Results 61–80 of 175 for speaker:Group Captain Clifford Wilcock

British Airways Corporations (27 Oct 1953)

Group Captain Clifford Wilcock: My experience of the Corporations operating in the West Indies is that, for efficient operating, they had to keep full staffs, notwithstanding the fact that there was not the traffic to justify the expense. Now, may I be permitted to say that I have noticed a very great improvement in the deportment of crews of the British Corporations during the last year or so. That is a most important...

British Airways Corporations (27 Oct 1953)

Group Captain Clifford Wilcock: I can Certainly give it as my personal opinion and I sincerely believe that my political party are not opposed, and never have been, to private enterprise in aviation, provided it is never at the expense of the public flying Corporations. That is where we have always taken our stand. We have always contended that in civil aviation the public Corporations must have priority. After the war it...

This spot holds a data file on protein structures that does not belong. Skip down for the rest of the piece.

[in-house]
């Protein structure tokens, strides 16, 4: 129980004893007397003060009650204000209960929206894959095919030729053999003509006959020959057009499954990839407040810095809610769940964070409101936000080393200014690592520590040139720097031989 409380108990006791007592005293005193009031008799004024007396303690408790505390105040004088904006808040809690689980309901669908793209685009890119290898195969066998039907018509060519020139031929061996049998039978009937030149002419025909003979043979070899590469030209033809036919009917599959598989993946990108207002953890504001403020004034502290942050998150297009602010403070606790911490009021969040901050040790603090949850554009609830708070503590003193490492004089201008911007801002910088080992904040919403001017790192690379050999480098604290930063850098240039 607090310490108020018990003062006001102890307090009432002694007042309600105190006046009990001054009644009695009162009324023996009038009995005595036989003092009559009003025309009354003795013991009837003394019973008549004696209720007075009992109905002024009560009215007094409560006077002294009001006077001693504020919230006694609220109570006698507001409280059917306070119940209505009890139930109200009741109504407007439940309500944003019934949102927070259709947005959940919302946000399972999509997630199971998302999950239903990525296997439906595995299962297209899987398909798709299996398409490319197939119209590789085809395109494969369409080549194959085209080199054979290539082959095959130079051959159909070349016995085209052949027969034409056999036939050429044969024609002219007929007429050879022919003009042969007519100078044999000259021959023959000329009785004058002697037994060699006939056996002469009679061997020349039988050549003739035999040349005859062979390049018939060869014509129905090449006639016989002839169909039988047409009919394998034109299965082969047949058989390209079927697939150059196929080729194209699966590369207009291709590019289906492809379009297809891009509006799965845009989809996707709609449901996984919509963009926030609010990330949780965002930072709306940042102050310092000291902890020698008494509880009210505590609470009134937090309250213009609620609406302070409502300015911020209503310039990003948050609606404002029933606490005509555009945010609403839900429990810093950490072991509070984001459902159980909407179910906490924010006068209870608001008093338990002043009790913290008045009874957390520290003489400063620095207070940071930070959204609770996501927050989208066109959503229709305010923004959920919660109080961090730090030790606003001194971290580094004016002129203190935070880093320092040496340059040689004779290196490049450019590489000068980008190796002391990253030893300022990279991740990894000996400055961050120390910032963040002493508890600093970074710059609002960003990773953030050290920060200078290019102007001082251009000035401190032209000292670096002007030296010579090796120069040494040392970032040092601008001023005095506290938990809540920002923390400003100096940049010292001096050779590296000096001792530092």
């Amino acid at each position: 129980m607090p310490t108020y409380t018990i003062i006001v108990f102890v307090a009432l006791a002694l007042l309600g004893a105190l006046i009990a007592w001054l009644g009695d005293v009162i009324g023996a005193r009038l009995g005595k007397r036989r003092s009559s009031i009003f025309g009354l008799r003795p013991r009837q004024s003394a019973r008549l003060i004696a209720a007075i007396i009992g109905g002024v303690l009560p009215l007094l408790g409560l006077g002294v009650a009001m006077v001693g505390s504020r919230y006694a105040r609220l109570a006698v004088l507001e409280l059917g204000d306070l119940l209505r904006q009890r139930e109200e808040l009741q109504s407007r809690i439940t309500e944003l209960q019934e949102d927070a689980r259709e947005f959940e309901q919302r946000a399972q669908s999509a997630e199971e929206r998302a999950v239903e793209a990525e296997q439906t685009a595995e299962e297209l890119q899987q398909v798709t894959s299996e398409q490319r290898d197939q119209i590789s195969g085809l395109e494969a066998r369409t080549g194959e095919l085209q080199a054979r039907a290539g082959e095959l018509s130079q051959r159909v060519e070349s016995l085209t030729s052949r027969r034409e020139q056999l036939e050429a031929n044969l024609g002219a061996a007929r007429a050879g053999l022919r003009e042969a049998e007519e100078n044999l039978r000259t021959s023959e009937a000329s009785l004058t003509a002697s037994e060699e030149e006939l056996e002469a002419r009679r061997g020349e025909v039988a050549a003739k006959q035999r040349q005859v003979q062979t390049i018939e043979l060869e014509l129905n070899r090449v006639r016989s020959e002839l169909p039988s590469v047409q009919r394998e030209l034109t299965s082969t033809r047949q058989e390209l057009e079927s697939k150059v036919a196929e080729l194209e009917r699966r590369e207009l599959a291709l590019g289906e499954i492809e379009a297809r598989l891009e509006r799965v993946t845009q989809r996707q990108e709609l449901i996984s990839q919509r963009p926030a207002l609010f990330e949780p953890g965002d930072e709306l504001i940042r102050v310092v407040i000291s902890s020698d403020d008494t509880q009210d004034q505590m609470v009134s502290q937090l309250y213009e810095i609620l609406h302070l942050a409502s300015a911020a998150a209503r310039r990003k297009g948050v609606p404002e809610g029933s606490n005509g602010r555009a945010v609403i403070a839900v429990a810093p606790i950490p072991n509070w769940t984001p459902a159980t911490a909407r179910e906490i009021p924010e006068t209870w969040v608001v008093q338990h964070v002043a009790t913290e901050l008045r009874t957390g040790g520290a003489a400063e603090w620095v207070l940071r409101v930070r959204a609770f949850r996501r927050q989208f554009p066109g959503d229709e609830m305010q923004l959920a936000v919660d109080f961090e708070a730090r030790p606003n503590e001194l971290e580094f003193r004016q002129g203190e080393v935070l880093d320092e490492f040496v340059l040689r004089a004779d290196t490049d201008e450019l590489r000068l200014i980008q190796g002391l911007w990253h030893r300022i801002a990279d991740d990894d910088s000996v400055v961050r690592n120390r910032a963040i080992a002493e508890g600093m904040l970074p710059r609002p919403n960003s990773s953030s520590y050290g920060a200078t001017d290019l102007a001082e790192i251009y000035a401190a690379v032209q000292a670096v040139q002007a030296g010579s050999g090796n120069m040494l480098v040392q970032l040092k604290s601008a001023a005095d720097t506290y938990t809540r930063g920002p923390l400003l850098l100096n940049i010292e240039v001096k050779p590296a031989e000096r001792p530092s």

British Airways Corporations (27 Oct 1953)

Group Captain Clifford Wilcock: My suggestion is not that there should be no tax on petrol but that the tax should be reduced, as it has been in other cases. On the first point about what I said about private enterprise and the Corporations, I entirely agree with the hon. Gentleman. We all know that there is a place for both. The hon. Gentleman will remember that it was a Labour Minister who introduced the associated...

British Airways Corporations (27 Oct 1953)

Group Captain Clifford Wilcock: Yes.

British Airways Corporations (27 Oct 1953)

Group Captain Clifford Wilcock: There is nothing to prevent the private operators from again applying for licences to do the same as before.

Orders of the Day — Ministry of Civil Aviation (Transfer of Functions) (8 Jul 1953)

Group Captain Clifford Wilcock: In my very short speech I shall not attempt to follow the points made by the previous speaker, except to say that I did not notice any personal attack upon the Minister. [HON. MEMBERS: "Oh."] We know that the Minister of Transport and his Parliamentary Secretary are very interested in aviation, and any attack that we are liable to make would be against their policy. I believe firmly that...